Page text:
Miscione launched Alligator in the Sewer Day on the 75th anniversary, in 2010, with a proclamation from Scott Stringer, the borough president of Manhattan at the time. Miscione hosted an event on the steps of City Hall. He had planned to hold this year’s celebration on Feb. 9 but postponed it, he said, at the request of where he was to lecture.

The make-up version on Tuesday will take place at 6 p.m. at the General Society Library in Midtown Manhattan. He said on Monday seats were full but the rally would be streamed online for those who registered.

“Even now,” he says, “I think the story plays into the scale of the city and its dark, hidden places. The sewer system is as big as the city and no one goes down there. And the story is both mysterious and wild. We’re talking about a wild animal. We’re not even talking about a dog or a raccoon.



METROPOLITAN Newspaper

Dear Diary:

I jumped into a taxi stopped at a red light on Park Avenue. The taxi was immaculate and the driver was, as my parents would say, a real gentleman.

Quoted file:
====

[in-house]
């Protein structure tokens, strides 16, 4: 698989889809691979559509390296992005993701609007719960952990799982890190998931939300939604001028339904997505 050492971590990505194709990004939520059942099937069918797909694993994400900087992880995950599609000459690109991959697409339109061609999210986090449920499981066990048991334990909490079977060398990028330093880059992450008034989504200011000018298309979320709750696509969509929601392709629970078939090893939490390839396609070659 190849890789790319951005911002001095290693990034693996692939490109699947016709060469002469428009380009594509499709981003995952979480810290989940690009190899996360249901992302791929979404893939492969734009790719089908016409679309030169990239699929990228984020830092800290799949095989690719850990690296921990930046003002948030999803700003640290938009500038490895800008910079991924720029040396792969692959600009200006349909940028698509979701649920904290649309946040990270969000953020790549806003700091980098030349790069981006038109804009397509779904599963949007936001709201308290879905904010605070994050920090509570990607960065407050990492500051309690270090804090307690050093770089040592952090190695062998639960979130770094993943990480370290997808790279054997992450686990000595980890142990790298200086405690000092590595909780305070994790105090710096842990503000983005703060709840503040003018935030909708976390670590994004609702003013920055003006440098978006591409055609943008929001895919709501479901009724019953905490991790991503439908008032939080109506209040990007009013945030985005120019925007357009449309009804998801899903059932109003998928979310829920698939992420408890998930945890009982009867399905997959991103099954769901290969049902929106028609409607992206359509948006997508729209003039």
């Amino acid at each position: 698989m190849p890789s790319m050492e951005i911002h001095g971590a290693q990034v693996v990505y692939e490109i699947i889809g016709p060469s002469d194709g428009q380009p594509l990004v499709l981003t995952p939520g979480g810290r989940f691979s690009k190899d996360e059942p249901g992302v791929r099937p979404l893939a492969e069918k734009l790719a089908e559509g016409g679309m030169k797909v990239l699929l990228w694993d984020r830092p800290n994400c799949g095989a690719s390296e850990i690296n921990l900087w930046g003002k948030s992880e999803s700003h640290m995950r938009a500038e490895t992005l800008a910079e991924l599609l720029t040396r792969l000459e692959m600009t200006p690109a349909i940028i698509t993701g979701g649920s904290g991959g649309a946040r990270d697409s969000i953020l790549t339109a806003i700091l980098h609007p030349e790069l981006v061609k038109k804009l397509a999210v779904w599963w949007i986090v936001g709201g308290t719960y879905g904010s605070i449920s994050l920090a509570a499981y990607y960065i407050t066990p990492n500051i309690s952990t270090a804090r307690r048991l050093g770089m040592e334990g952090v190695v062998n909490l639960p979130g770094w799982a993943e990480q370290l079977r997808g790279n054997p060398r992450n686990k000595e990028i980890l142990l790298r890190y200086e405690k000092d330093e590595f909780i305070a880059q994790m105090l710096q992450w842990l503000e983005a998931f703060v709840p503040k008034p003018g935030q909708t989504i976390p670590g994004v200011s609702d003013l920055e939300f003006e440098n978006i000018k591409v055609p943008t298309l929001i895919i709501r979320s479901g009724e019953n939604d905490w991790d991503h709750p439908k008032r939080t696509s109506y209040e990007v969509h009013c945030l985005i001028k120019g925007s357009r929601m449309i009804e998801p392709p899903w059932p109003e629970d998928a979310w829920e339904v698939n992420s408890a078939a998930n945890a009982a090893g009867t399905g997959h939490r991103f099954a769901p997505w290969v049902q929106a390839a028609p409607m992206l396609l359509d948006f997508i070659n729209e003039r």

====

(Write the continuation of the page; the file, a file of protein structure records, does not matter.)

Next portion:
Suddenly, half way to where I was going, he asked: As we are at a red light, can I feed the birds?

Yes, I nodded.

He jumped out of the taxi clutching a large bag of seeds and began spreading it among a large group of pigeons loitering around the mall.

Do you do this often? I asked when he came back.

It’s hard to find a meal in winter, especially for small birds, he says.

Then he burrows into another bag to toss a big bread crumb or two to a waiting sparrow.

—Marcia DB Levy

Illustrated by Agnes Lee. Submit your submissions here and read more Metropolitan Diary here.


Glad we can meet here. See you tomorrow. —JB

PS Here is today’s one Mini-crosswords and spelling bee. You can find all our puzzles here.